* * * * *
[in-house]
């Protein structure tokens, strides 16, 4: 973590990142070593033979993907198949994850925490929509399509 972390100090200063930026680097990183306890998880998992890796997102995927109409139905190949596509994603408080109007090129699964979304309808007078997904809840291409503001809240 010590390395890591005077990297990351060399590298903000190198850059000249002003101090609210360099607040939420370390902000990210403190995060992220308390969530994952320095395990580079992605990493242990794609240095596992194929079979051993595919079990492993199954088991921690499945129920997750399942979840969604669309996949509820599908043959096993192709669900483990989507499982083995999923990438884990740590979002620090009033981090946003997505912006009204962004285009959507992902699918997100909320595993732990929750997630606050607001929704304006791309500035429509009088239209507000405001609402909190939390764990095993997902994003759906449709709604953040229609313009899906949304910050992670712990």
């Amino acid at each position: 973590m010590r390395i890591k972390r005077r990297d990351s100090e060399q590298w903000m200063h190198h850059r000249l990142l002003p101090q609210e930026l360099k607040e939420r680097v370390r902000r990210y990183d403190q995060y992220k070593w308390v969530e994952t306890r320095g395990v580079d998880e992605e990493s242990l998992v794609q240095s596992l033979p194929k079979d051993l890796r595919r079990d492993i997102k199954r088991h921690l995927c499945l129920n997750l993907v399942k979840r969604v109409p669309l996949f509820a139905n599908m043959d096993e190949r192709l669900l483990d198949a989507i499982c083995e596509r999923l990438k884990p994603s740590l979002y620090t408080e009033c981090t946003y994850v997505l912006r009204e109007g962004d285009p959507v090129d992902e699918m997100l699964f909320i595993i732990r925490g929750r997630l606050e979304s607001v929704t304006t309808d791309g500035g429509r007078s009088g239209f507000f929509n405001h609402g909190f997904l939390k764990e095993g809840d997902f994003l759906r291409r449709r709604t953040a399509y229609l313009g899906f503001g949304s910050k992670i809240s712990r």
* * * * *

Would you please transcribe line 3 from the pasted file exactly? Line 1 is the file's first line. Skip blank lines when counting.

């Amino acid at each position: 973590m010590r390395i890591k972390r005077r990297d990351s100090e060399q590298w903000m200063h190198h850059r000249l990142l002003p101090q609210e930026l360099k607040e939420r680097v370390r902000r990210y990183d403190q995060y992220k070593w308390v969530e994952t306890r320095g395990v580079d998880e992605e990493s242990l998992v794609q240095s596992l033979p194929k079979d051993l890796r595919r079990d492993i997102k199954r088991h921690l995927c499945l129920n997750l993907v399942k979840r969604v109409p669309l996949f509820a139905n599908m043959d096993e190949r192709l669900l483990d198949a989507i499982c083995e596509r999923l990438k884990p994603s740590l979002y620090t408080e009033c981090t946003y994850v997505l912006r009204e109007g962004d285009p959507v090129d992902e699918m997100l699964f909320i595993i732990r925490g929750r997630l606050e979304s607001v929704t304006t309808d791309g500035g429509r007078s009088g239209f507000f929509n405001h609402g909190f997904l939390k764990e095993g809840d997902f994003l759906r291409r449709r709604t953040a399509y229609l313009g899906f503001g949304s910050k992670i809240s712990r």